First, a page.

NANA HAD A TINY HOUSE WHEN TINY HOUSES WERE NOT A THING
It was a tiny house in spirit and square-footage if not in style or name, an old-fashioned shotgun house with a few additions. Nana’s house didn’t have a loft, but it had a sunny built-on bedroom with windows on three sides, a beautiful hand-made quilt on the bed, and the foot-pedal sewing machine where she stitched patches together to make more quilts
I remember a flushing toilet and claw-foot bathtub with hot and cold running water in what had once been an alcove, but Mama had memories of Nana’s original “composting” toilet, an old-fashioned outhouse, and of water heated in a kettle on the kitchen stove to pour into a big round galvanized tub moved temporarily into the warm kitchen for a bath. There was no room for a lavatory in the updated bathroom. We brushed our teeth and washed our hands and faces at the kitchen sink made of concrete and with the plainest of faucets, like a sink you might find in a workshop.
The sink had a crude shelf underneath. Nana had fashioned a red checked curtain to hide the supplies on that shelf. A Formica table, four mismatched chairs, a narrow four-burner stove and oven, a very shallow cupboard, and an icebox completed the kitchen furnishings. The icebox was a porcelain-lined wooden box with handles on the top and bottom sections, and a large draining pan underneath. A big block of ice, delivered regularly from the Ice Man’s truck, prompted by a sign in the window showing how many pounds the householder wanted, was loaded into the top compartment. It cooled a few perishable things that could then be placed into the bottom section. As the ice melted, the water drained into the pan, which had to be emptied regularly. I was a teenager when Nana got a small electric refrigerator, a castoff from her daughter, Aunt Dorothy.
Three or four print dresses with matching belts hung in the tiny closet between the living room and the kitchen, and her pretty nightgown and robe were handy on a nail just inside the closet door. The dresses were always clean and pressed, and she complemented her outfits with small gold hoops in her pierced ears and a strand of faux pearls for a really special occasion. Her sturdy grandma dress-up shoes were clean and polished, and the slippers and old gardening shoes she wore around the house were comfortable and serviceable.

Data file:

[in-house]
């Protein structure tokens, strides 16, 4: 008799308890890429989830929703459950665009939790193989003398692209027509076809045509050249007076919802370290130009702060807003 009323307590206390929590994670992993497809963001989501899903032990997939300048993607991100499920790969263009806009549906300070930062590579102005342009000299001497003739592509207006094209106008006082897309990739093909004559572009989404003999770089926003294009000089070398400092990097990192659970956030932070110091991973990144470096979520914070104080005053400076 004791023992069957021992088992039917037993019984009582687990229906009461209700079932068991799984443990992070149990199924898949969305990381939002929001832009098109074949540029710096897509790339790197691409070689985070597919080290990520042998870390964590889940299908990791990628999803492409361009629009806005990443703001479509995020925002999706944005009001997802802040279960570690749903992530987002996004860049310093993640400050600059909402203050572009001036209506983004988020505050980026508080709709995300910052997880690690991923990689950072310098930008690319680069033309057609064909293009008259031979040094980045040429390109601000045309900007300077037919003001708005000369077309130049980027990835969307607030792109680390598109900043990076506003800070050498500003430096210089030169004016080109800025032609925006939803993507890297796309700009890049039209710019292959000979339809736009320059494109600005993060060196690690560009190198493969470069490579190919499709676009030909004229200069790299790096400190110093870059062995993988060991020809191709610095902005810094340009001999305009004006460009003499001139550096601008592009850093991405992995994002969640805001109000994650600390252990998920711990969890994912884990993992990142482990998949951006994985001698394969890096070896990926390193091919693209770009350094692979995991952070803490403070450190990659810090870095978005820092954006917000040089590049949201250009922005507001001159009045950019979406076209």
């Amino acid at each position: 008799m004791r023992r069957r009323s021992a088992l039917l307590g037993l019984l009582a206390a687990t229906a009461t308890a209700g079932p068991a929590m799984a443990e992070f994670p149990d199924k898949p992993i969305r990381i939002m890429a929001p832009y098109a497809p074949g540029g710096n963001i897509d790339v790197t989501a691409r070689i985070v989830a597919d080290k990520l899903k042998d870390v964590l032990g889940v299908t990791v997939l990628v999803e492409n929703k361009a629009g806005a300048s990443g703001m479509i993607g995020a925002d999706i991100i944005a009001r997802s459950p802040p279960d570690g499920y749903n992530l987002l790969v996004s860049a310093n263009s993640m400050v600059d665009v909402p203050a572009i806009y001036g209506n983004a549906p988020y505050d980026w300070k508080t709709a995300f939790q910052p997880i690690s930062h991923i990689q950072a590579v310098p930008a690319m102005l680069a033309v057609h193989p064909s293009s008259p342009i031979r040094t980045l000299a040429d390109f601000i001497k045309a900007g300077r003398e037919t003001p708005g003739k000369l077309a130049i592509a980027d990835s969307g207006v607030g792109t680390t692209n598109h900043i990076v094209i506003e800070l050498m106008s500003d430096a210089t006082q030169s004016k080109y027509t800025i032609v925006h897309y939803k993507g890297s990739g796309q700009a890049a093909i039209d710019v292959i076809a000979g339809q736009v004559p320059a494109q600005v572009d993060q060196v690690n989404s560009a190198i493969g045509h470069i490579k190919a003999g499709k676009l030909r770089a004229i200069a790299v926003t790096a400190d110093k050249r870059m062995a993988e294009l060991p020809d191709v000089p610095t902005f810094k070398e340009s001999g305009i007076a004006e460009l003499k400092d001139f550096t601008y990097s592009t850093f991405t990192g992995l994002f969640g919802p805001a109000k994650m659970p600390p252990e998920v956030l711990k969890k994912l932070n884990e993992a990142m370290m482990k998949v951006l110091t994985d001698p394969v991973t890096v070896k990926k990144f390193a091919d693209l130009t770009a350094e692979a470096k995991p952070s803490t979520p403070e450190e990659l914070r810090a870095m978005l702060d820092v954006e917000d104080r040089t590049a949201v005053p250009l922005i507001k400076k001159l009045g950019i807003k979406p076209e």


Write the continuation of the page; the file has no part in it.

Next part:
A summer gathering on Nana’s porch. Nana is in the background at left.
The whole house was as cheerful and welcoming as Nana herself. A gas heater in the living room kept it warm and cozy in cold weather. Open doors and windows and a couple of electric fans made the Texas heat tolerable. Outside, there was a tree to climb, Nana’s carefully-tended flowers to enjoy, plenty of dirt and battered discarded kitchen utensils to make mud pies, and a porch with metal chairs where neighbors were invited to share watermelon and cantaloupe or to just sit and visit.
When my cousins and I slept over, the youngest was privileged to share Nana’s double bed in her cozy bedroom. The rest of us were comfortably tucked into a roll-away bed pulled magically out of her TV cabinet, or the fold-down living-room couch, or improvised pallets on the floor, padded with extra blankets. In warm weather, the older cousins were allowed to take our pallets out to the porch.
We thought of Nana as kind of poor, living as she did with the help of her daughters, a little spare change from baby-sitting or ironing, and a monthly Social Security check for eighty-five dollars, but she always had what she needed plus something to share—a patchwork quilt, a hand-embroidered dishtowel, a jar of homemade plum preserves. She never complained, and she never talked about things she wanted to buy.
My other grandmother lived in a big house with an air conditioner and beautiful furniture, rugs, and curtains. There were fireplaces in the living room, dining room, and all the bedrooms. The big front porch had a porch swing, and her grand kitchen contained a deep-freeze and all the latest appliances, but Nana’s house was where I wanted to be. My other grandmother was deeply unhappy, a hypochondriac who spent most of her days in bed. Her house, though elegant and spacious, was dark and uninviting. I don’t remember ever seeing a fire in any of the fireplaces, even at Christmas or on the coldest days of the year.
Minimalism was not a word used to describe anyone’s lifestyle. We saw the world in terms of prosperity or poverty. Advertisements on billboards and TV assured us that happiness was just over the horizon after our next purchase, but I couldn’t help wondering why my Nana, who had so little, was the happiest person in my family.